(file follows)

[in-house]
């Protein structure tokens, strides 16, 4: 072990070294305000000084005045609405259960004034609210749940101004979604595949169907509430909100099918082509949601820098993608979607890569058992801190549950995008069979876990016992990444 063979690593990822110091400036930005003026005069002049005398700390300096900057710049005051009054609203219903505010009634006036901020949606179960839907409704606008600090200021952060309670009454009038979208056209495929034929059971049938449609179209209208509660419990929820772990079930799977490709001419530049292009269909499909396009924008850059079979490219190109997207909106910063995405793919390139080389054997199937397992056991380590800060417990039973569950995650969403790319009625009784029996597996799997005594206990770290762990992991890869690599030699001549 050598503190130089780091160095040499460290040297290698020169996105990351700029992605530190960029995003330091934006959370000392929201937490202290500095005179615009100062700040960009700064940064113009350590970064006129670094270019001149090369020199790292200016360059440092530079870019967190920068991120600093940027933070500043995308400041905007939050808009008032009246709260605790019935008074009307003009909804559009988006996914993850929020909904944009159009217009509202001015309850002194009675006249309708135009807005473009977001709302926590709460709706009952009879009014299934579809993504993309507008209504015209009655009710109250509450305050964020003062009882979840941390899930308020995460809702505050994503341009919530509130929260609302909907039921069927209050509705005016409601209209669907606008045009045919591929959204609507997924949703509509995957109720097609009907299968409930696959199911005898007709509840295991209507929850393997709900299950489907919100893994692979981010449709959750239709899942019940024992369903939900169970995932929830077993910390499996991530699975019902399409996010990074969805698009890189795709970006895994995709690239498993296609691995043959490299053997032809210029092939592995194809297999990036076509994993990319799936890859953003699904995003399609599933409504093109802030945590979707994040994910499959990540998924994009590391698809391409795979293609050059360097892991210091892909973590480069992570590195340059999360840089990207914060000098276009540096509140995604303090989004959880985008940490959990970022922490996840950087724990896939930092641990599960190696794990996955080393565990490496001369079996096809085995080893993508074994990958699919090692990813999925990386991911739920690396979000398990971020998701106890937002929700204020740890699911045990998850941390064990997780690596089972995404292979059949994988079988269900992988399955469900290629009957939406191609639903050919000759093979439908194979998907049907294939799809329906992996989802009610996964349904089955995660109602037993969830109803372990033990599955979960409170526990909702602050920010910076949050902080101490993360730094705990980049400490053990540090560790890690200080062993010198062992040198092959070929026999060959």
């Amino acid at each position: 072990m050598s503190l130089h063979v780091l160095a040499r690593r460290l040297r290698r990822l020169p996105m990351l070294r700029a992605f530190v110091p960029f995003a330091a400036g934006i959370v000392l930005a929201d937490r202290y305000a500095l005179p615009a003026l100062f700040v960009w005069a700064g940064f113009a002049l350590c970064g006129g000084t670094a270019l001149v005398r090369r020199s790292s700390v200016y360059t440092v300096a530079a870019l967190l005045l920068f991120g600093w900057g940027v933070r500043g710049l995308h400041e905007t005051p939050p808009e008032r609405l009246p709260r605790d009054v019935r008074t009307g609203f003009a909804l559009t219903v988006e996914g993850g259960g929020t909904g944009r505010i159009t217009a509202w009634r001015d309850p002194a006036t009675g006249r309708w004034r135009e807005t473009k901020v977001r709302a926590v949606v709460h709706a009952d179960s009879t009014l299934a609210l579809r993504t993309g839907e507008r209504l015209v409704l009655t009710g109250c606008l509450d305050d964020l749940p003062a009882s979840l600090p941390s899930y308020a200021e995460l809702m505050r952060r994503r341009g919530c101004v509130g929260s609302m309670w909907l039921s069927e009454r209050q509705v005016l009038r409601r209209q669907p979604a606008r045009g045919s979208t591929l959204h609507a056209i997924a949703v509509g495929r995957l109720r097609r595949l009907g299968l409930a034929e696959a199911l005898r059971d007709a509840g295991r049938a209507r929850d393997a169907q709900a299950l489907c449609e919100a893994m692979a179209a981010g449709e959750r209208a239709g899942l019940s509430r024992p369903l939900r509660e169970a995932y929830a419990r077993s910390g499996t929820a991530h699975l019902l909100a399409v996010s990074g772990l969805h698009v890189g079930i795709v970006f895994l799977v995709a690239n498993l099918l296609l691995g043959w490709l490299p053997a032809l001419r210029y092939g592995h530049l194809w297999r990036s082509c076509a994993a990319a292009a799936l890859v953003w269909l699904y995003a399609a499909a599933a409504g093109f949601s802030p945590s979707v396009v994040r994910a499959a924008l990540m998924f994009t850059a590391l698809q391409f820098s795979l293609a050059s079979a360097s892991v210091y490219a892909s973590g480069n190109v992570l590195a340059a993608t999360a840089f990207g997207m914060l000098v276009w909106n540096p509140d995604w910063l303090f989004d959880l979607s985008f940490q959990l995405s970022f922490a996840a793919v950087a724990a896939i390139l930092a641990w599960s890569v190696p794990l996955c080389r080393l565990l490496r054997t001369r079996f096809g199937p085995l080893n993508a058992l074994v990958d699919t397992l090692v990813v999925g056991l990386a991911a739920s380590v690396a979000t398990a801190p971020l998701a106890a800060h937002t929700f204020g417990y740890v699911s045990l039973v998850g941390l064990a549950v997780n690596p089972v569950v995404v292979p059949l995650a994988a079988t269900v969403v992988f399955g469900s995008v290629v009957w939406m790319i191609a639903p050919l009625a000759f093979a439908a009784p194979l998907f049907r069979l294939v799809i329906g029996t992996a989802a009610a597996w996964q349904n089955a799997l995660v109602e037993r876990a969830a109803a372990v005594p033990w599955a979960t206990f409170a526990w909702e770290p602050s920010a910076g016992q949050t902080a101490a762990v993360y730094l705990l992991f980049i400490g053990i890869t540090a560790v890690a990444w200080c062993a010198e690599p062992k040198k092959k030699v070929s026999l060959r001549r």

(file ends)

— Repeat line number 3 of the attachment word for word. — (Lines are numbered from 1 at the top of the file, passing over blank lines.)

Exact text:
């Amino acid at each position: 072990m050598s503190l130089h063979v780091l160095a040499r690593r460290l040297r290698r990822l020169p996105m990351l070294r700029a992605f530190v110091p960029f995003a330091a400036g934006i959370v000392l930005a929201d937490r202290y305000a500095l005179p615009a003026l100062f700040v960009w005069a700064g940064f113009a002049l350590c970064g006129g000084t670094a270019l001149v005398r090369r020199s790292s700390v200016y360059t440092v300096a530079a870019l967190l005045l920068f991120g600093w900057g940027v933070r500043g710049l995308h400041e905007t005051p939050p808009e008032r609405l009246p709260r605790d009054v019935r008074t009307g609203f003009a909804l559009t219903v988006e996914g993850g259960g929020t909904g944009r505010i159009t217009a509202w009634r001015d309850p002194a006036t009675g006249r309708w004034r135009e807005t473009k901020v977001r709302a926590v949606v709460h709706a009952d179960s009879t009014l299934a609210l579809r993504t993309g839907e507008r209504l015209v409704l009655t009710g109250c606008l509450d305050d964020l749940p003062a009882s979840l600090p941390s899930y308020a200021e995460l809702m505050r952060r994503r341009g919530c101004v509130g929260s609302m309670w909907l039921s069927e009454r209050q509705v005016l009038r409601r209209q669907p979604a606008r045009g045919s979208t591929l959204h609507a056209i997924a949703v509509g495929r995957l109720r097609r595949l009907g299968l409930a034929e696959a199911l005898r059971d007709a509840g295991r049938a209507r929850d393997a169907q709900a299950l489907c449609e919100a893994m692979a179209a981010g449709e959750r209208a239709g899942l019940s509430r024992p369903l939900r509660e169970a995932y929830a419990r077993s910390g499996t929820a991530h699975l019902l909100a399409v996010s990074g772990l969805h698009v890189g079930i795709v970006f895994l799977v995709a690239n498993l099918l296609l691995g043959w490709l490299p053997a032809l001419r210029y092939g592995h530049l194809w297999r990036s082509c076509a994993a990319a292009a799936l890859v953003w269909l699904y995003a399609a499909a599933a409504g093109f949601s802030p945590s979707v396009v994040r994910a499959a924008l990540m998924f994009t850059a590391l698809q391409f820098s795979l293609a050059s079979a360097s892991v210091y490219a892909s973590g480069n190109v992570l590195a340059a993608t999360a840089f990207g997207m914060l000098v276009w909106n540096p509140d995604w910063l303090f989004d959880l979607s985008f940490q959990l995405s970022f922490a996840a793919v950087a724990a896939i390139l930092a641990w599960s890569v190696p794990l996955c080389r080393l565990l490496r054997t001369r079996f096809g199937p085995l080893n993508a058992l074994v990958d699919t397992l090692v990813v999925g056991l990386a991911a739920s380590v690396a979000t398990a801190p971020l998701a106890a800060h937002t929700f204020g417990y740890v699911s045990l039973v998850g941390l064990a549950v997780n690596p089972v569950v995404v292979p059949l995650a994988a079988t269900v969403v992988f399955g469900s995008v290629v009957w939406m790319i191609a639903p050919l009625a000759f093979a439908a009784p194979l998907f049907r069979l294939v799809i329906g029996t992996a989802a009610a597996w996964q349904n089955a799997l995660v109602e037993r876990a969830a109803a372990v005594p033990w599955a979960t206990f409170a526990w909702e770290p602050s920010a910076g016992q949050t902080a101490a762990v993360y730094l705990l992991f980049i400490g053990i890869t540090a560790v890690a990444w200080c062993a010198e690599p062992k040198k092959k030699v070929s026999l060959r001549r």